Absolute immunity, "justified and defined by the functions it protects and serves, not by the person to whom it attaches," Forrester v. White, 484 U.S. 219, 227, 108 S.Ct. 538, 544, 98 L.Ed.2d 555 (1988), has long shielded judges from damages liability for actions taken in the exercise of their judicial functions. See Bradley v. Fisher, 80 U.S. (13 Wall.) 335, 347, 20 L.Ed. 646 (1872); see also Stump v. Sparkman, 435 U.S. 349, 355-57, 98 S.Ct. 1099, 1104-05, 55 L.Ed.2d 331 (1978); Pierson v. Ray, 386 U.S. 547, 553-55, 87 S.Ct. 1213, 1217-18, 18 L.Ed.2d 288 (1967); Heimbach v. Village of Lyons, 597 F.2d 344, 347 (2d Cir.1979). This comparatively sweeping form of immunity has also been extended to executive branch officials who perform either quasi-judicial functions, see Butz v. Economou, 438 U.S. 478, 513-14, 98 S.Ct. 2894, 2914-15, 57 L.Ed.2d 895 (1978) (administrative law judge and various agency officials), or prosecutorial functions "intimately associated with the judicial phase of the criminal process," Imbler v. Pachtman, 424 U.S. 409, 430, 96 S.Ct. 984, 995, 47 L.Ed.2d 128 (1976); accord Rudow v. City of New York, 822 F.2d 324, 327-30 (2d Cir.1987); Barr v. Abrams, 810 F.2d 358, 360-62 (2d Cir.1987); Yaselli v. Goff, 12 F.2d 396, 406 (2d Cir.1926) (holding special assistant to the Attorney General of the United States absolutely immune from a civil action for malicious prosecution on principles of public policy), aff'd, 275 U.S. 503, 48 S.Ct. 155, 72 L.Ed. 395 (1927) (per curiam). As with judicial immunity, which "protect[s] the finality of judgments [by] discouraging inappropriate collateral attacks ... [and] also protect[s] judicial independence by insulating judges from vexatious actions prosecuted by disgruntled litigants," Forrester, 484 U.S. at 225, 108 S.Ct. at 543 (citing Bradley, 80 U.S. (13 Wall.) at 348), the scope of quasi-judicial immunity is defined not by the identity of the actor but by the nature of the function performed, namely freeing the adjudicative process and those involved therein from harassment or intimidation. See Butz, 438 U.S. at 512, 98 S.Ct. at 2913.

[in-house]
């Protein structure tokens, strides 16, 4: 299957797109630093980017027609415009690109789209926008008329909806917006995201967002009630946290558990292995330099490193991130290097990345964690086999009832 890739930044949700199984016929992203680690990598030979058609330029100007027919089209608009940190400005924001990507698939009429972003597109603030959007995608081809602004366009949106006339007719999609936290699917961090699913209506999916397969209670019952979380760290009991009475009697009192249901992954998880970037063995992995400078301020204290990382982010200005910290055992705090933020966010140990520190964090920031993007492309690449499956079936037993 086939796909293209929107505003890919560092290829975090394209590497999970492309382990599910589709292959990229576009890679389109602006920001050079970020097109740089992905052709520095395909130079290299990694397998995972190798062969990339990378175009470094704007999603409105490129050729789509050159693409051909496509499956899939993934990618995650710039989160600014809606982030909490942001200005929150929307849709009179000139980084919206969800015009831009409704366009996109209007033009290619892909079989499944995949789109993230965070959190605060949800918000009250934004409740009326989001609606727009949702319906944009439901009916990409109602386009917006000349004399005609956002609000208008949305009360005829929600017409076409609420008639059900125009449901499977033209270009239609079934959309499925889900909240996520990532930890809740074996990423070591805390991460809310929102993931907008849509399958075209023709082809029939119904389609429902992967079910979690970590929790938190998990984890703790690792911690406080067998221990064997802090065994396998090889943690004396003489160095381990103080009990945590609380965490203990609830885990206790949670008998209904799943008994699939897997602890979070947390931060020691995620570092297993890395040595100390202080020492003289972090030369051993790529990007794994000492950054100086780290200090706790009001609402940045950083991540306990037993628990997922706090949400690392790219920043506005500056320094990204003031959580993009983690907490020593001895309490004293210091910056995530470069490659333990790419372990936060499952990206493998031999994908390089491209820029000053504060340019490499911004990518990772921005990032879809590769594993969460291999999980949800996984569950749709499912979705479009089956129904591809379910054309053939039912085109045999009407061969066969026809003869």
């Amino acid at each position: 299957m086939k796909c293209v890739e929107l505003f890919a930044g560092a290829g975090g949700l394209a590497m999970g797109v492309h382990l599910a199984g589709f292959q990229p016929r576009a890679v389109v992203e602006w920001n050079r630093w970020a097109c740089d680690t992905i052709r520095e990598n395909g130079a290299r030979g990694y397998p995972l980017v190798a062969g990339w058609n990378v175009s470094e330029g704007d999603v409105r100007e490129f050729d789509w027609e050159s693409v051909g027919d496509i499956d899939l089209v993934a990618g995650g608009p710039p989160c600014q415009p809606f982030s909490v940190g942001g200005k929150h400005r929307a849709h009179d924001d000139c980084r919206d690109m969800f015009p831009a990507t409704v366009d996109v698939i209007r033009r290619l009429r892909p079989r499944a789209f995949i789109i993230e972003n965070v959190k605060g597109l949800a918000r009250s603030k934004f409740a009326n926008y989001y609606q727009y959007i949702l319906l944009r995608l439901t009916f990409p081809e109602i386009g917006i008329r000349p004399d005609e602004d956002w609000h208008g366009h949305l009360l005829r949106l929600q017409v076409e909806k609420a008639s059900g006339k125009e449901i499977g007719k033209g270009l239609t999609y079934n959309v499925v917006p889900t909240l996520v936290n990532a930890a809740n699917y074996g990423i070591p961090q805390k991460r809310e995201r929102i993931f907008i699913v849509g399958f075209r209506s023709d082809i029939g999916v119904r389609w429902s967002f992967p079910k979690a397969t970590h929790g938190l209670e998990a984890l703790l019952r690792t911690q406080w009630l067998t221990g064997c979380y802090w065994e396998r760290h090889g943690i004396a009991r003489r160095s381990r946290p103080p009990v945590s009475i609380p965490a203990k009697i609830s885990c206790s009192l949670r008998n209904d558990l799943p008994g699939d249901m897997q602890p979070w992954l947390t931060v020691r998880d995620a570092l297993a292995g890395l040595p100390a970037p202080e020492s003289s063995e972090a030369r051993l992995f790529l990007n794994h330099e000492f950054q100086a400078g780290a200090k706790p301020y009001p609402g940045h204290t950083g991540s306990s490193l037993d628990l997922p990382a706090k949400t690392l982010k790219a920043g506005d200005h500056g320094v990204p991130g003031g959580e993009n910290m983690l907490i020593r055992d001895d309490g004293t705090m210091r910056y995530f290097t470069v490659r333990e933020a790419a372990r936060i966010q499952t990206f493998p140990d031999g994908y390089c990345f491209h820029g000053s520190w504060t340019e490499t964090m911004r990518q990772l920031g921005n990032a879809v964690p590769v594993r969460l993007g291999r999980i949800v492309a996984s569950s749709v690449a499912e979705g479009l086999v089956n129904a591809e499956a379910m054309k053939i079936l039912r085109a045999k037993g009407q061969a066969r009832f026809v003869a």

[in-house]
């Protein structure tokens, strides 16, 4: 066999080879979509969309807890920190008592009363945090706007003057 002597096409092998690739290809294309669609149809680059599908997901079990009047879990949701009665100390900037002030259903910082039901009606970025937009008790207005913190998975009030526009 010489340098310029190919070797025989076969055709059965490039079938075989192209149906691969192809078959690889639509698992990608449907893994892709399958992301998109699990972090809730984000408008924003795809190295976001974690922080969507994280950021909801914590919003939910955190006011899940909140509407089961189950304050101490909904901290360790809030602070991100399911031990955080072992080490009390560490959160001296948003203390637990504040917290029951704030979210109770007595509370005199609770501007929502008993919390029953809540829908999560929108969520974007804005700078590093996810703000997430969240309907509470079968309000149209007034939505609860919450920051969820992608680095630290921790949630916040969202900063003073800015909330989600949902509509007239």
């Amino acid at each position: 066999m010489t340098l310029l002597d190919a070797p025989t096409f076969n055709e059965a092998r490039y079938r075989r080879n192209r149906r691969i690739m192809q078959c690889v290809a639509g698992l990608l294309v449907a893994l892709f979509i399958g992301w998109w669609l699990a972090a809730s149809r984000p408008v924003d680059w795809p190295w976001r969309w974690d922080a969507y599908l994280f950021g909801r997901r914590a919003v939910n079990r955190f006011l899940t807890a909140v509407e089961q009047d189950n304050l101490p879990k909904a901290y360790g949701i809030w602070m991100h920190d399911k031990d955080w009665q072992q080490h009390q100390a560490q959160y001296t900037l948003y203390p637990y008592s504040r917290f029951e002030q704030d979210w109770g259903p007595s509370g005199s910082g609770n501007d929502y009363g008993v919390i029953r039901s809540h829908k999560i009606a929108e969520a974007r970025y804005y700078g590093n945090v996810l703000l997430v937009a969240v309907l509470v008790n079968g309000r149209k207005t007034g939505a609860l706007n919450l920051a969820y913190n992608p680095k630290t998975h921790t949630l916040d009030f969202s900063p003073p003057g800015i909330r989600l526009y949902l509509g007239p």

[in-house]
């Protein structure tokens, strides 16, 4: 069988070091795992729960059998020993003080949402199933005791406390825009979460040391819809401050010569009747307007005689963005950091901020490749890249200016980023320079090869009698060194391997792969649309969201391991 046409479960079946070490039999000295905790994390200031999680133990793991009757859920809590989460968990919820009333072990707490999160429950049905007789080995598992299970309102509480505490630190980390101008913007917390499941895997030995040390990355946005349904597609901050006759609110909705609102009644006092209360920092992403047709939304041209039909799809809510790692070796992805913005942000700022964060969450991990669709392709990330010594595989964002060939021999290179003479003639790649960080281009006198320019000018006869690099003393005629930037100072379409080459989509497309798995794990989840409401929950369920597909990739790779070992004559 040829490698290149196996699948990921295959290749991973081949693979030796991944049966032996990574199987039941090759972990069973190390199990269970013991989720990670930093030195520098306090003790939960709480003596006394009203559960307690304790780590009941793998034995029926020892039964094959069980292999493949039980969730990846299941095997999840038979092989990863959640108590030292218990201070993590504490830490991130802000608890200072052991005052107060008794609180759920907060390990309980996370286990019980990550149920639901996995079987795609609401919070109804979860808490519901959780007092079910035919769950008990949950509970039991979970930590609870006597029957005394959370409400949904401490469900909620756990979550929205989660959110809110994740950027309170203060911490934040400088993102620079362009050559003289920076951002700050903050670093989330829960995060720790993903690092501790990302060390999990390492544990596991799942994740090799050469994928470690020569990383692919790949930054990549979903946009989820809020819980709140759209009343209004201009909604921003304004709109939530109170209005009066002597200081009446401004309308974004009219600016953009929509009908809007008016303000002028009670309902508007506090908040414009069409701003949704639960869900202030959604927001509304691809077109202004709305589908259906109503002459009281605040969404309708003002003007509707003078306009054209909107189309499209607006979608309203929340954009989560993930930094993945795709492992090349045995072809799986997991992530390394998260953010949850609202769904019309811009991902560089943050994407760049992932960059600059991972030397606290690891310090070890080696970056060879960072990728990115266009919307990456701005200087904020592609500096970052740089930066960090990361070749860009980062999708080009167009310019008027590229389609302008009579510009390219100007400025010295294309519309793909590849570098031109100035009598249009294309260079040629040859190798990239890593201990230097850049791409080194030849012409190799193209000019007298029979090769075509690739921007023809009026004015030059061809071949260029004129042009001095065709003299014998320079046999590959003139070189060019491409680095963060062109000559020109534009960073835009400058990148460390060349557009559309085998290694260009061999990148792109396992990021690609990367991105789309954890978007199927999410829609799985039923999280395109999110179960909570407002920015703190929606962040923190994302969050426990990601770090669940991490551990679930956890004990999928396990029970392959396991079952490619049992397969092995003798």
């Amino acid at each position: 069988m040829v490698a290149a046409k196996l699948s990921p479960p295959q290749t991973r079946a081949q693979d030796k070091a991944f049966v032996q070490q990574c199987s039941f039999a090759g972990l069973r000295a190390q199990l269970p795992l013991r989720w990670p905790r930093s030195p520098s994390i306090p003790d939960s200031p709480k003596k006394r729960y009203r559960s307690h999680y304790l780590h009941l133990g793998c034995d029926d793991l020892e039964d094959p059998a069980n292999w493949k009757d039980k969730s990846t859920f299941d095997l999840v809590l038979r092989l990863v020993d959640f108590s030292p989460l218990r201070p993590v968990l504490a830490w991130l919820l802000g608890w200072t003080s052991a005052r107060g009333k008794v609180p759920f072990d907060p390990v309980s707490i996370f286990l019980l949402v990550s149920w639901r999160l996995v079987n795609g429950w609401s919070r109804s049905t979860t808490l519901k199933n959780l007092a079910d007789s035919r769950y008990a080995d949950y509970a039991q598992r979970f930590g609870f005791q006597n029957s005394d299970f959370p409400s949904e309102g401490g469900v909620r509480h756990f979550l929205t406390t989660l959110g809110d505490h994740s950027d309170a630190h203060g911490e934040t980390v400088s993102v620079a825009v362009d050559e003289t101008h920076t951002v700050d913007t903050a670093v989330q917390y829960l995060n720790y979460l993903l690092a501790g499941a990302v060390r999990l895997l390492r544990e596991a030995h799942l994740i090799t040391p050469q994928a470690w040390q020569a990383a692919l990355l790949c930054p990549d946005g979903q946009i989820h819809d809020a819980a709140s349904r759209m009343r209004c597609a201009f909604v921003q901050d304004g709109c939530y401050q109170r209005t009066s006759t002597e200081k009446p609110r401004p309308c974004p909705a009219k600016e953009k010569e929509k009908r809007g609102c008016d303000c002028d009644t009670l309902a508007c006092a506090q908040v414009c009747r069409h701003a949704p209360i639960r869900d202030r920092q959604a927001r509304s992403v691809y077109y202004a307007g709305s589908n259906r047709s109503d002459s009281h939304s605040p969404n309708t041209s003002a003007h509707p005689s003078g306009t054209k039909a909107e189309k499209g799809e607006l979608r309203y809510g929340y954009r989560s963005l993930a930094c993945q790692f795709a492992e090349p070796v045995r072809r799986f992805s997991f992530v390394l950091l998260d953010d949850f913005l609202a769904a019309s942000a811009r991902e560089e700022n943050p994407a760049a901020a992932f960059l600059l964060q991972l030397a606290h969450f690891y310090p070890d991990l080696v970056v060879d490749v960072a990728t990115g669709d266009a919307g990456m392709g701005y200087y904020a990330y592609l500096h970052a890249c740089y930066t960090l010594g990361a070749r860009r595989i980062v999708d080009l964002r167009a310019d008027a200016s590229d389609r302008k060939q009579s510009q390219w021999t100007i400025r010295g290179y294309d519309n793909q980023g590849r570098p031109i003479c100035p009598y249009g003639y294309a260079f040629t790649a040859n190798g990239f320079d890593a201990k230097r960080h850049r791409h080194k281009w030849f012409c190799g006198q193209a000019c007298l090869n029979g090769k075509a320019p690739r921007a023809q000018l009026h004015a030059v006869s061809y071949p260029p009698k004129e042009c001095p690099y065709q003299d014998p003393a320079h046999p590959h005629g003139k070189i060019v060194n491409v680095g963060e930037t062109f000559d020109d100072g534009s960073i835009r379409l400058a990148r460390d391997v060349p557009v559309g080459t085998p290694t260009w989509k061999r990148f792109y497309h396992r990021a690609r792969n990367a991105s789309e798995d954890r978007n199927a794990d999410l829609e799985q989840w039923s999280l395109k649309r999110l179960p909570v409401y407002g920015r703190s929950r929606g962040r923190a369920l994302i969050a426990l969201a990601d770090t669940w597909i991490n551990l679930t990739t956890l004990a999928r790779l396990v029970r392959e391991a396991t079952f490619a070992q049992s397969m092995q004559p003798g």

Based primarily on the "functional comparability" of the arbitrator's role in a contractually agreed upon arbitration proceeding to that of his judicial counterpart, the Courts of Appeals that have addressed the issue have uniformly immunized arbitrators from civil liability for all acts performed in their arbitral capacity. See Wasyl, Inc. v. First Boston Corp., 813 F.2d 1579, 1582 (9th Cir.1987); Ozark Air Lines, Inc. v. National Mediation Board, 797 F.2d 557, 564 (8th Cir.1986); Austin Municipal Securities, Inc. v. National Ass'n of Securities Dealers, Inc., 757 F.2d 676, 686-91 (5th Cir.1985); Corey v. New York Stock Exchange, 691 F.2d 1205, 1208-11 (6th Cir.1982); Tamari v. Conrad, 552 F.2d 778, 780 (7th Cir.1977); Cahn v. International...